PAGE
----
[HM] Augustine on the shape of the earth (was: History in Mathematics)

William C Waterhouse (wcw@math.psu.edu)
Tue, 10 Aug 1999 16:18:54 -0400 (EDT)

On August 5, Fernando Q. Gouvea wrote:

**** On Thu, 05 Aug 1999 09:34:41 -0500, Alejandro Montes <amontes@campus.chi.itesm.mx> said:

AM> But Saint Augustine (354-430) flattened the earth again:

AM> "Flat earth arguments usually evolve from literal, naive readings of
AM> the Bible. There's a great Christian precedent for these. Though men of
AM> the fourth century BC understood that the earth was round, Augustine,
AM> seven centuries later, thought otherwise. There couldn't possibly be
AM> people on the bottom side of the earth, because they wouldn't be able
AM> to see Christ come down from Heaven on Judgement Day.." ("The New
AM> Apocrypha", by John Sladek; Granada Pub. 1978)

Does anyone have a reference to the actual passage in Augustine? (Sladek, a
science fiction writer known for his sarcastic humor, may not be the most
reliable of sources...)

Let me try to summarize Augustine's position(s).There are two
different questions here:
(1) Is the earth spherical?
(2) If so, are there people on the "underside"?

Augustine was sure that the answer to the second question was no,
though not for the reason quoted above. He wrote:

"For there is no untruth of any kind in the Scripture, whose
reliability in the accounts of past events is attested by the fulfillment
of its prophecies for the future; and it would be too ridiculous
to suggest that some men might have sailed from our side of the earth
to the other, arriving there after crossing the vast expanse of ocean,
so that the human race should be established there also by the
descendants of the one first man." (_City of God_ 16, 9)

On question (1), he knew
(a) most pagan philosophers said that it was true, but
(b) the Bible generally presumes a flat earth with a dome of
sky above it and an abyss of water under it.
He did not think that (a) was anything other than a philosophical
speculation, and he himself believed (b). However, he was willing
to say that in the unlikely event that (a) would be fully proved
some time in the future, then the Biblical statements
(which could not be false) would have to be reinterpreted.

Here are some excerpts to support this summary. First,
again from _City of God_ 16, 9, in the original Latin:

"etiam si figura conglobata et rotunda mundi esse credatur,
sive aliqua ratione monstretur, non tamen esse consequens..."

("even if the world might be believed to be a spherical mass,
or if some proof might be given, it would not follow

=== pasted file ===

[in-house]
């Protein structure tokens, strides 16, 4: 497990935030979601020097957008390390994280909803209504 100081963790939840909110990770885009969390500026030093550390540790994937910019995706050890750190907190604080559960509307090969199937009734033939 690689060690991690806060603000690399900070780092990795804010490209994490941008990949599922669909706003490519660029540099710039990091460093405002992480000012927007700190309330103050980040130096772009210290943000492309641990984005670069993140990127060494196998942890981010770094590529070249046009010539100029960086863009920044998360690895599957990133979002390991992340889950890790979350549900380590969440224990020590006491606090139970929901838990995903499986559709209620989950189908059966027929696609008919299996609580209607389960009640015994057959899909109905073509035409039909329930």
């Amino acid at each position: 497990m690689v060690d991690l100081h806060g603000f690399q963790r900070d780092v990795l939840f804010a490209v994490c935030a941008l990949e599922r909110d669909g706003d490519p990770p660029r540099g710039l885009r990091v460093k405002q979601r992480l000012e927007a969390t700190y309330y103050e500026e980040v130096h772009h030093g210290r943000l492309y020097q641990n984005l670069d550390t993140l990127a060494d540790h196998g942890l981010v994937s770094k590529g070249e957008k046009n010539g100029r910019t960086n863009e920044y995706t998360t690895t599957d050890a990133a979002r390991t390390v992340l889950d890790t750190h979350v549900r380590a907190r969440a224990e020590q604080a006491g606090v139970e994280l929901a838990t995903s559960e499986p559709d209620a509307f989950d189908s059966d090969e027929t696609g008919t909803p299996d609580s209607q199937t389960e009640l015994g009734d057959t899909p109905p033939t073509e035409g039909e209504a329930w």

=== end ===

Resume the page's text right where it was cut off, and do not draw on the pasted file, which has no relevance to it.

[that there are people on the other side]").

I cite the Latin to show that the verbs in the "if" conditions
are subjunctive ("esse credatur" and "monstretur"), the "future
less vivid" construction in which the condition is not treated as
particularly likely to happen.

Here similarly is part of the discussion in the _Literal
Commentary on Genesis_ (II,9, 21):

"But, someone will say, don't the people who think the sky is
spherical contradict the Scriptural passage "He has stretched
out the sky like a skin"? Certainly there is a contradiction
if what they say is false; for truth is what divine authority
says, rather than what human weakness conjectures. But if by
chance they might be able ["potuerint"] to prove this by such
evidence that it cannot be doubted, it will have to be
demonstrated that what was said among us about the skin is not
contrary to their true accounts."

Finally, here is another excerpt from the _Literal Commentary
on Genesis_ (I,10,21). Augustine here is arguing that,
when it is night for us, the sun is shining somewhere else.
Obviously this is compatible with both views of the world,
so his choice of presentation shows his own views. Here is
what he says:

In the book called Ecclesiastes it is written:"The sun rises,
and the sun sets, and it draws back to its place," that is,
to the place from which it rose. It goes on to say "At its rising
it goes forth to the south, and turns again to the north."
Thus when the southern part has the sun, it is day for us;
but when it circles around to the northern part, it is night for us.
-- Unless you happen to be inclined to accept the poetic
inventions, so that we should believe that the sun sinks
into the sea at night and, having bathed, rises from it again
on the other side in the morning. But even if this were true,
the abyss itself would be lighted by the sun, and it would be
day there; for it could also illuminate the water..."

Incidentally, Russell's _Inventing the Flat Earth_ (mentioned in
another thread) quite wrongly pretends that Augustine said it
seemed that the earth was round.

William C. Waterhouse
Penn State